It is pretty simple. Flu spreads through contact from one person to another. Outdoors, winds, even light breezes, disperse flu particles from sneezes and coughs and breathing. Indoors, this is far less true. In bad weather, people spend more time indoors.   Hence, more flu.

       This finding seems relevant for COVID-19 too. A friend of mine, a veteran pulmonary medical specialist, observes:

“With each cough and sneeze, there are very small particles under 10 microns in diameter, especially those under 2.5 microns, that tend to remain suspended in the air for a long time. This aerosol is scattered all over. While the volume of these particles is low, their surface area is large and lots of virus particles can stick to the surface of these small particles. It is now fully accepted that the virus’ transmission by aerosols is an important vector. The relatively large area of the eyes’ surface makes them vulnerable to the landing and culture of viruses. Protection against sprays and eye protection are crucial to creating barriers against contracting COVID-19.”

     “Cough is the dominant mode of spread and as such should be monitored in areas where people congregate to assess risk in an objective mode and to identify possible spreaders. Cough monitoring is feasible with devices being available and used in pulmonary and occupational contexts.”

        “The dilution in open air is immense. Consider the following example: A soft wind is blowing at 3.6 km/hour (2.2 miles per hour). If we consider a 4-meter- long test volume of air, the flow of air in the wind will sweep the test volume in four seconds, or nearly a thousand times per hour. This is significant and should be sufficient to prevent infection if very sporadic individuals are present. But if a distance of two meters cannot be observed at all times, the risk level is such that the use of a mask, at least surgical or cloth, is still required in the open.”

So, the message here is clear. We MUST get this second wave of COVID-19 under control before the flu season. If we don’t we will have two problems:

  • Bad weather will bring influenza, and some flu sufferers will need hospitalization
  • Bad weather will send people indoors, and COVID-19 spreads more easily there.


Hochman, A., Alpert, P., Negev, M., Abdeen, Z., Abdeen, A. M., Pinto, J. G., & Levine, H. (2020). The relationship between cyclonic weather regimes and seasonal influenza over the Eastern Mediterranean. Science of The Total Environment, 141686.

Ruth Bader Ginsburg – Words Matter

By Shlomo Maital

Ruth Bader Ginsburg in Israel

   Do words really matter?

   They do indeed. Especially when written by a diminutive Jewish woman, a Justice of the US Supreme Court for an entire generation.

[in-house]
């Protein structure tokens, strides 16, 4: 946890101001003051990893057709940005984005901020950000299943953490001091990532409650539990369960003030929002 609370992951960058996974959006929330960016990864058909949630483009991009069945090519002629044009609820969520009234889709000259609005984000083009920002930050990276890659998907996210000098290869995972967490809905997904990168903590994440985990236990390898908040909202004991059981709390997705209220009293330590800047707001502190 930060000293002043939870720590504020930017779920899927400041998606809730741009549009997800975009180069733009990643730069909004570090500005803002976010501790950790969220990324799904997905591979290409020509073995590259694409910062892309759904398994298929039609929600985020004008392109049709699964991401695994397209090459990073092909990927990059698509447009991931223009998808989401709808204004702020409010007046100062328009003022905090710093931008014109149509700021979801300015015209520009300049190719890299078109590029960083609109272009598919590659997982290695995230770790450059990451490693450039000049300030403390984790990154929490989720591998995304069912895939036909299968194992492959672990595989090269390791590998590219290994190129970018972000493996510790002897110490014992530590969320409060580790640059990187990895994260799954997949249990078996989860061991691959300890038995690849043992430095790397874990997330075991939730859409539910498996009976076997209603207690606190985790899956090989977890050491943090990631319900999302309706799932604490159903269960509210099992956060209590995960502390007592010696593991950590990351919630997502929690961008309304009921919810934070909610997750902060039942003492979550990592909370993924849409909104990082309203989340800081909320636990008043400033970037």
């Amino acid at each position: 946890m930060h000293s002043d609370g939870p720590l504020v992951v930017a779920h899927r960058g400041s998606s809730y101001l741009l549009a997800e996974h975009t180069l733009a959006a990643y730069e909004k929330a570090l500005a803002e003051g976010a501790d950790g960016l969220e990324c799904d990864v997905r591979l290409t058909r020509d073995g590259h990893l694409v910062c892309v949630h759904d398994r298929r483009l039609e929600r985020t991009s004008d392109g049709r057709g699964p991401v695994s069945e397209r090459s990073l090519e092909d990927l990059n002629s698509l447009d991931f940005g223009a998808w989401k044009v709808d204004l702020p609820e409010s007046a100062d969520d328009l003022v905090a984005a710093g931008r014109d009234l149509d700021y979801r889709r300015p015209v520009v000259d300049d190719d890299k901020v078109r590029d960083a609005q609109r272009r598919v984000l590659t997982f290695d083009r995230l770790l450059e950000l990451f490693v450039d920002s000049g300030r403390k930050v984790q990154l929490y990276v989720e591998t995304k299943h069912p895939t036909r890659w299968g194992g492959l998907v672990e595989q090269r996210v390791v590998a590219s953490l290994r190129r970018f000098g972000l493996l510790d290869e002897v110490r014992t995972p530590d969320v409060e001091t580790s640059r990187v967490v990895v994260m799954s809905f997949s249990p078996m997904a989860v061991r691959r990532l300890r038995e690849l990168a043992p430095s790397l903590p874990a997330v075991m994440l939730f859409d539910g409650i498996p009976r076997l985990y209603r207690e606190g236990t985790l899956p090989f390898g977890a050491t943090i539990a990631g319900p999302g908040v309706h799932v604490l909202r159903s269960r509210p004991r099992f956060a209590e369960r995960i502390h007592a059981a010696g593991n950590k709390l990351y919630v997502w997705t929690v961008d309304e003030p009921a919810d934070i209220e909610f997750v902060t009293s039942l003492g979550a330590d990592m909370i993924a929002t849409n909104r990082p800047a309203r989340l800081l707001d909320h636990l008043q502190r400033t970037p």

Ruth Bader Ginsburg said this, about her class with famous Russian novelist Vladimir Nabokov, at Cornell University: (from a blog by Frances Katz):

   “[Vladimir] Nabokov, changed the way I read and the way I write,” Ginsburg said. “Words could paint pictures, I learned from him. Choosing the right word, and the right word order, he illustrated, could make an enormous difference in conveying an image or an idea.”

   She also says she always employs several of the lessons she learned in his class: “I seek the right word and word order,” she explained. “ And I use the ‘read aloud’ test to check whether I have succeeded.”

   Rulings and dissenting opinions are first read aloud in court before being distributed to the public, so the ‘read aloud test’ helps her be certain the language be clear enough to articulate legal arguments but still be understood by ordinary citizens.

     Her use of language is clear and direct. She redefines the issue and makes her argument. She calls on those who agree with her to push for change. She did not call on Congress directly, use inflammatory language or rhetorical flourishes. She chose her words carefully to make sure there was no misunderstanding her call for action.

     One of her law clerks said yesterday on National Public Radio, that he worked hard on a legal opinion, and wrote 10 pithy pages. RBG complimented him, then took his draft and boiled it down to 3 and one half even more pithy pages, focused clear and powerful.

     Words to matter. RBG’s words changed America and the world. She used the phrase “gender discrimination”, not “sex discrimination”, because the latter phrase, she knew, would not speak to the male Justices.

     You CAN change the world, with the right words. And with stubborn persistence, and with, as she put it, the ability to “disagree without being disagreeable”.

Is COVID-19 Mutating? Yes – But Not Harmfully!

By Shlomo Maital

   I’ve been worrying about whether the SARS-CoV-2 virus (the piece of RNA that gives people COVID-19) is mutating. Evolution is everywhere and inexorable, and it creates animals, insects and even viruses that are well adapted to survive and meet threats. So, I wondered, is the novel coronavirus mutating, to defeat our best efforts?

     The answer is no. Here are answers from Dr. Edward Holmes, an evolutionary virologist at University of Sydney, in today’s New York Times.*   I present his findings as Q&A:

  • “The coronavirus is mutating, and that’s fine (so far).” NYT Sept. 14, p. 11.

     Do viruses really mutate?